US Supreme Court Will Decide Whether an Attorney Can Concede a Client’s Guilt Over the Client’s Express Objection.

The case is McCoy v. Louisiana.

In 2004, and in connection with the 6th Amendment, the United Supreme Court held, in Florida v. Nixon, that it is not necessarily ineffective counsel for a lawyer to concede guilt when a client is informed of the litigation strategy and “neither consents or objects.” Nixon is distinguishable from McCoy, however, because Mr. McCoy (the defendant) objected to pleading guilty. Mr. McCoy, charged with first-degree murder of his estranged wife’s child, mother, and step-father, had consistently claimed his innocence. At trial and over Mr. McCoy’s interruptions, defense counsel conceded his client’s guilt in the hopes of sparing him the death penalty. Mr. McCoy was convicted and sentenced to death. The Louisiana Supreme Court denied Mr. McCoy’s appeal based on ineffective assistance of counsel and held that “admitting guilt in an attempt to avoid the imposition of the death penalty appears to constitute reasonable trial strategy.”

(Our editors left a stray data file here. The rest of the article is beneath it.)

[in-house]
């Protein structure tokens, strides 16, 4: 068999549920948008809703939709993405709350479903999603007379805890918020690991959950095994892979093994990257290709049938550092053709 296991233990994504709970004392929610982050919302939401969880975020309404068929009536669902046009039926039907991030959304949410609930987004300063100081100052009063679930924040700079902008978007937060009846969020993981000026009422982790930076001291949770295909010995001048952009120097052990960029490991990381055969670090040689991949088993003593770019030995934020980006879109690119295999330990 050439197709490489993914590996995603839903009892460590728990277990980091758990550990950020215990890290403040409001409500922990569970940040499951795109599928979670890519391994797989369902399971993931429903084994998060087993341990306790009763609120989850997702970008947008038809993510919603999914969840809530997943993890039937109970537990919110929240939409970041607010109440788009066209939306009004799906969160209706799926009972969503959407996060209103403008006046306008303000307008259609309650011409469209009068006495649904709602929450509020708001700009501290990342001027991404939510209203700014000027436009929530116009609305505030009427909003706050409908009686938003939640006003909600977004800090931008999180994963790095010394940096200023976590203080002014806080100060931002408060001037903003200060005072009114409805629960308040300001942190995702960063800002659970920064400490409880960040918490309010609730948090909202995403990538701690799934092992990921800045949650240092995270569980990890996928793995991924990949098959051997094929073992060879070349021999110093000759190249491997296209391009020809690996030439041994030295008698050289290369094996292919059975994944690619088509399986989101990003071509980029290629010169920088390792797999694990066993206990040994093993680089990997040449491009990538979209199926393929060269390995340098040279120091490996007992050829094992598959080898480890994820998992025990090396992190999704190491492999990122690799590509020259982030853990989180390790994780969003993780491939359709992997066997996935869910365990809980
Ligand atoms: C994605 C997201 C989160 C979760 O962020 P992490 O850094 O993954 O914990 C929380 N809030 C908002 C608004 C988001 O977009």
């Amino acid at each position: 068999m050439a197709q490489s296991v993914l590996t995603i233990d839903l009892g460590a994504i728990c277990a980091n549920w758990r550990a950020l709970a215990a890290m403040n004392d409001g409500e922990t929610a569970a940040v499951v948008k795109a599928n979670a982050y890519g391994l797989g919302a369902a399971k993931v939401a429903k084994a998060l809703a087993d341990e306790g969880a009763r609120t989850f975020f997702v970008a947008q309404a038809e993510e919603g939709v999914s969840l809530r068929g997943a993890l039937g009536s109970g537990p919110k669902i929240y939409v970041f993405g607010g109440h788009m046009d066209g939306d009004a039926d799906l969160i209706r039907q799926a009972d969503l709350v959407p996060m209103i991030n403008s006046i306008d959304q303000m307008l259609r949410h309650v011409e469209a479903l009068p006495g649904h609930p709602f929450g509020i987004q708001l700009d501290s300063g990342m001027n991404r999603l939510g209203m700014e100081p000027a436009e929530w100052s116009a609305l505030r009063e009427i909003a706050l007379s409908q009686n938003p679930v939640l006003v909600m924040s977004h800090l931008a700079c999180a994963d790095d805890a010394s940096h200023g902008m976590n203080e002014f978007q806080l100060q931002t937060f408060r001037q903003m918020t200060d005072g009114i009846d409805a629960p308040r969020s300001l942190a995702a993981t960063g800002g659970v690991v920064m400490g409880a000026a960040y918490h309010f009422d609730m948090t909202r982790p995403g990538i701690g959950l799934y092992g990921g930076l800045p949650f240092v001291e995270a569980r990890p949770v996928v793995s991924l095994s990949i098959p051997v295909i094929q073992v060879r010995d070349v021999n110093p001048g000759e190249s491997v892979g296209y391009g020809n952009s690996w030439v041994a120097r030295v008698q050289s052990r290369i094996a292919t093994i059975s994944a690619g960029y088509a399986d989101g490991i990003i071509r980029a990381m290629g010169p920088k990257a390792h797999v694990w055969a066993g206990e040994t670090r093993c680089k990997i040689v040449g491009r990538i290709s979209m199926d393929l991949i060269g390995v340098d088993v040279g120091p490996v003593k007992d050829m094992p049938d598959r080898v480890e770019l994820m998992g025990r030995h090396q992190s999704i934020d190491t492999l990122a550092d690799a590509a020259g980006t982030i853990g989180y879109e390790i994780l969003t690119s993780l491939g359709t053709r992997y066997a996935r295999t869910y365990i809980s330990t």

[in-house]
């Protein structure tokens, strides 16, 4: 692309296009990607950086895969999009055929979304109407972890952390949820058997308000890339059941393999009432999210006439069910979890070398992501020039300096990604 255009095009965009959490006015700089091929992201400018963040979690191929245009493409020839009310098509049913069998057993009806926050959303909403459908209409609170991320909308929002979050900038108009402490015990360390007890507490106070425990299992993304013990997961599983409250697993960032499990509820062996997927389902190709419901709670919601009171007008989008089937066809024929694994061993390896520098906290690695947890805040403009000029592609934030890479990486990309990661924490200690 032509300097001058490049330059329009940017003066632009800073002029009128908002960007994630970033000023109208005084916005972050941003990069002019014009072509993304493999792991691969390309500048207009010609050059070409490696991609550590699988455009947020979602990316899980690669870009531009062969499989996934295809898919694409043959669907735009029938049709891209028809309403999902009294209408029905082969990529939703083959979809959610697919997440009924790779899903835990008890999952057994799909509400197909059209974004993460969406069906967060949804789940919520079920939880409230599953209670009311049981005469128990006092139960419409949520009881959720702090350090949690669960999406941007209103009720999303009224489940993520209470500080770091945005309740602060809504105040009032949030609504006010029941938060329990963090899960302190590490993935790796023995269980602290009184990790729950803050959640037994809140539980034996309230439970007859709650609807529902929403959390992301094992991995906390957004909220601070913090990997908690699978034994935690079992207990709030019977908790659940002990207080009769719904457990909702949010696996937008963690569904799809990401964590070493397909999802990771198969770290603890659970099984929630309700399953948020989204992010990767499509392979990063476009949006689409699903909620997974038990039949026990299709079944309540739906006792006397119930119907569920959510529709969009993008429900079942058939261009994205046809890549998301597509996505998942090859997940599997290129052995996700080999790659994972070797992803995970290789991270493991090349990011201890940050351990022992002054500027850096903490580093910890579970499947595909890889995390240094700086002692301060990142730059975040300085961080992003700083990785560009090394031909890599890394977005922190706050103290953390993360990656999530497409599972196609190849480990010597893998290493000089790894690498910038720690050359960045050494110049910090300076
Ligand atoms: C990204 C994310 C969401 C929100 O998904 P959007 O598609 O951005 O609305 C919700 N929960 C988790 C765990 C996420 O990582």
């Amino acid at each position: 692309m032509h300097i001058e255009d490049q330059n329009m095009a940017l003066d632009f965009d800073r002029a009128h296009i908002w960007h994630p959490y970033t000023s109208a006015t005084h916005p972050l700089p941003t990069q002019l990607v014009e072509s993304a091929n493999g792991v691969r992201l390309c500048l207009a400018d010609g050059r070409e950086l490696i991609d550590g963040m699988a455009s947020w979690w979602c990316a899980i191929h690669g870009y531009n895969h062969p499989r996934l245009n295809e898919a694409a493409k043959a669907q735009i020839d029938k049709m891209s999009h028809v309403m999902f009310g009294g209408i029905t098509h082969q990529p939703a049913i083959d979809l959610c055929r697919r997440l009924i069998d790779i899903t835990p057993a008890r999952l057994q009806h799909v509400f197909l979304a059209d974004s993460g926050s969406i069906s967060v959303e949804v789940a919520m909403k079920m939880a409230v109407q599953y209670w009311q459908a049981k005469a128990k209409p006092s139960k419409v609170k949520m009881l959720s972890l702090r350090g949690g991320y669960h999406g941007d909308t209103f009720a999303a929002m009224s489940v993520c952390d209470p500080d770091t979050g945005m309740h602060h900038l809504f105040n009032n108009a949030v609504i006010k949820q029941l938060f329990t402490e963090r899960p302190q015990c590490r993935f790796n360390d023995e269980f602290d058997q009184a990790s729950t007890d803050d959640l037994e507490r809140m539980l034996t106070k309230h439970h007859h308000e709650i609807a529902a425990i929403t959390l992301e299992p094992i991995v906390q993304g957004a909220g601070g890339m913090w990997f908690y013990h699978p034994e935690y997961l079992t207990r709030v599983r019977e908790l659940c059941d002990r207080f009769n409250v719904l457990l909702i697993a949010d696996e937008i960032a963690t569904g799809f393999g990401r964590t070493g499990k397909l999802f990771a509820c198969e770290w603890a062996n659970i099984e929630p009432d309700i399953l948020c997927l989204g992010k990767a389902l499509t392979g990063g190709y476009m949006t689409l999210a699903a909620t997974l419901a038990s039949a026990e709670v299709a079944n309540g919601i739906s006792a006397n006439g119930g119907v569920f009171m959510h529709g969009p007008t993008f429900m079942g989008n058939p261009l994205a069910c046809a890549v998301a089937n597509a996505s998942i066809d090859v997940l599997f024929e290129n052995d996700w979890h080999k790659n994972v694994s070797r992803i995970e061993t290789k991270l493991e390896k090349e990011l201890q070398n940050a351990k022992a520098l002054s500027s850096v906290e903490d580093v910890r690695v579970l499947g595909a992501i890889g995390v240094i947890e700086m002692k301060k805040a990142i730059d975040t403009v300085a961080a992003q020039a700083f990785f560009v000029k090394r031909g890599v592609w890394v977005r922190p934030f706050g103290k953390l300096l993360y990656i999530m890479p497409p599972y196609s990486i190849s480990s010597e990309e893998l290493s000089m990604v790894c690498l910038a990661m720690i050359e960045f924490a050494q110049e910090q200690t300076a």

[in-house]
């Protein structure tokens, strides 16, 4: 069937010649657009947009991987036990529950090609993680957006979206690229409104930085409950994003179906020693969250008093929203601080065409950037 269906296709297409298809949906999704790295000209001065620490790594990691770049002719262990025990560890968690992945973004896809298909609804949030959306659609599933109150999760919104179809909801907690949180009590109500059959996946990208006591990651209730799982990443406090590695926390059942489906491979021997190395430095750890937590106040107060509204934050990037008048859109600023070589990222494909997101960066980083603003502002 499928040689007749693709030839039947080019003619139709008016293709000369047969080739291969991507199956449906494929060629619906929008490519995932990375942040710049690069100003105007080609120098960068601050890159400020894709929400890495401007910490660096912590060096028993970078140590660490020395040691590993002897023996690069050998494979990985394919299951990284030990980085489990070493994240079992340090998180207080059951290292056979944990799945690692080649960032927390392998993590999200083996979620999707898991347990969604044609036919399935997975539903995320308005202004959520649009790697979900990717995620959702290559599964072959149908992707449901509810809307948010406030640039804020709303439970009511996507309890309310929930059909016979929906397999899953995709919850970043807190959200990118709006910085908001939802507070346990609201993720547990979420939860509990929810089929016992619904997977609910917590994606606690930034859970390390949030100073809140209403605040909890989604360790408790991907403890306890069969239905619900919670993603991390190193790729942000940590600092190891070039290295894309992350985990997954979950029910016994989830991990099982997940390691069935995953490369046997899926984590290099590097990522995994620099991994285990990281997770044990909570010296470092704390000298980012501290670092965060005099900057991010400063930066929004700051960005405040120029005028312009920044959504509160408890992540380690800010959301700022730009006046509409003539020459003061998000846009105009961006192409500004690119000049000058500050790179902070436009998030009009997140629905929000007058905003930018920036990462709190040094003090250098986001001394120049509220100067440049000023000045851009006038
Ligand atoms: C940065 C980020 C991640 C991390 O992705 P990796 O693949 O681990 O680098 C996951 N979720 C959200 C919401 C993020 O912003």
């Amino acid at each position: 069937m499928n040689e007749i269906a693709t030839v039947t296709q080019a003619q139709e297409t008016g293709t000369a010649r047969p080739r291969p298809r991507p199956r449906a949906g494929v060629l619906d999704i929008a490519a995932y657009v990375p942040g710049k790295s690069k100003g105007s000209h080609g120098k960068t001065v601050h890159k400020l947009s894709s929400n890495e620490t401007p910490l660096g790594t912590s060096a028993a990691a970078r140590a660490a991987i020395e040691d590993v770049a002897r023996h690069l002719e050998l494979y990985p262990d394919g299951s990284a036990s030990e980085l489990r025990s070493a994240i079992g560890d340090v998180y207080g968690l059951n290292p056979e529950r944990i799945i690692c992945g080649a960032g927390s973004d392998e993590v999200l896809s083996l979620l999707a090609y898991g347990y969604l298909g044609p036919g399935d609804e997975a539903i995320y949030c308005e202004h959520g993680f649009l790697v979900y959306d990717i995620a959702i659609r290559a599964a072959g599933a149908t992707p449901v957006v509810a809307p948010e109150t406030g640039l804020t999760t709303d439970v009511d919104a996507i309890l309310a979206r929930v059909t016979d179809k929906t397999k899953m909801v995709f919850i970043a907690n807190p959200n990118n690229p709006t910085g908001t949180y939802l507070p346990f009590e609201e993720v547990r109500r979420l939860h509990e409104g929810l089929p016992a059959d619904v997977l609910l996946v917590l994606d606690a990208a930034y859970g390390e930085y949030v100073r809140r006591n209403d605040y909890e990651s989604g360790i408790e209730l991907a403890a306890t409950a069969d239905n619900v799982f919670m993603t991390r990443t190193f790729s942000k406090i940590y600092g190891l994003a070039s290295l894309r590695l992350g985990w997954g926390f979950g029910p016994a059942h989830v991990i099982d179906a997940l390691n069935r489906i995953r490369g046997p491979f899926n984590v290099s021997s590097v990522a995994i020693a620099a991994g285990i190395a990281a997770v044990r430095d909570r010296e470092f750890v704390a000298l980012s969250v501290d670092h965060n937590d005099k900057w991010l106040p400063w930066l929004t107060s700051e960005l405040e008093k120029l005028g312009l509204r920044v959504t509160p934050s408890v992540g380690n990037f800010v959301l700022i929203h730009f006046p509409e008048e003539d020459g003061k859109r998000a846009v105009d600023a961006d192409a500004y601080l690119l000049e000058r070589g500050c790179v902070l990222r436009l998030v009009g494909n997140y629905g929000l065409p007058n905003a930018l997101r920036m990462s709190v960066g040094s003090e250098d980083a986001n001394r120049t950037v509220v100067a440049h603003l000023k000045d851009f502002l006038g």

The Supreme Court will now consider whether it is unconstitutional for defense counsel to concede an accused’s guilt over the accused’s express objection. The decision is expected in 2018.

Limited Scope Representation in Maryland


In recent years, a growing number of clients have sought “alternative fee arrangements” in lieu of the traditional billable hour when they require the services of an attorney.

In Maryland, approximately 70% of family law litigants are pro se or self-represented with most either unable or unwilling to pay for full legal representation. Full legal representation involves hiring an attorney for representation for all aspects of a case. Usually, in full legal representation, the attorney requests that the client provide an upfront retainer to begin representation and will draw off the retainer as work is performed in a case.

Limited scope representation, or “unbundling” is an alternative to full legal representation. Unbundling legal services allows for clients to tailor the legal representation to their needs, and is often a more affordable option to the client. A review of each case would determine whether “unbundled” legal representation is appropriate. Limiting an attorney’s services does not mean that a client receives a reduction in quality, just a limit on the services a lawyer may provide.